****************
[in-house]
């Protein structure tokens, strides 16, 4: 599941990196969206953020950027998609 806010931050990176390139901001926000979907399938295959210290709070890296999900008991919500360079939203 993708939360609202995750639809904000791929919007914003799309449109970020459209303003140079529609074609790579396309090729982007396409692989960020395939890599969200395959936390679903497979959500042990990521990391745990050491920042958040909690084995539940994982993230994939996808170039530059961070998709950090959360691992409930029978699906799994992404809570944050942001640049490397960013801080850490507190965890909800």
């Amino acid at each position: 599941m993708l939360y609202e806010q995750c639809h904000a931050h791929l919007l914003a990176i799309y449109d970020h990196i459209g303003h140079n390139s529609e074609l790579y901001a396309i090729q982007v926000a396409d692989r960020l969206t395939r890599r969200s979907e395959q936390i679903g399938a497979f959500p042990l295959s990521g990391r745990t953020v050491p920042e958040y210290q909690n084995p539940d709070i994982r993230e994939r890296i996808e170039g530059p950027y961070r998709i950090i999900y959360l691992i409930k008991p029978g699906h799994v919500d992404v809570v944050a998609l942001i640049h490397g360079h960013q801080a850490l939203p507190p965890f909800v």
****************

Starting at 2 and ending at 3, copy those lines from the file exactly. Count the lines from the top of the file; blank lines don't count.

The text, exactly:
């Protein structure tokens, strides 16, 4: 599941990196969206953020950027998609 806010931050990176390139901001926000979907399938295959210290709070890296999900008991919500360079939203 993708939360609202995750639809904000791929919007914003799309449109970020459209303003140079529609074609790579396309090729982007396409692989960020395939890599969200395959936390679903497979959500042990990521990391745990050491920042958040909690084995539940994982993230994939996808170039530059961070998709950090959360691992409930029978699906799994992404809570944050942001640049490397960013801080850490507190965890909800």
């Amino acid at each position: 599941m993708l939360y609202e806010q995750c639809h904000a931050h791929l919007l914003a990176i799309y449109d970020h990196i459209g303003h140079n390139s529609e074609l790579y901001a396309i090729q982007v926000a396409d692989r960020l969206t395939r890599r969200s979907e395959q936390i679903g399938a497979f959500p042990l295959s990521g990391r745990t953020v050491p920042e958040y210290q909690n084995p539940d709070i994982r993230e994939r890296i996808e170039g530059p950027y961070r998709i950090i999900y959360l691992i409930k008991p029978g699906h799994v919500d992404v809570v944050a998609l942001i640049h490397g360079h960013q801080a850490l939203p507190p965890f909800v």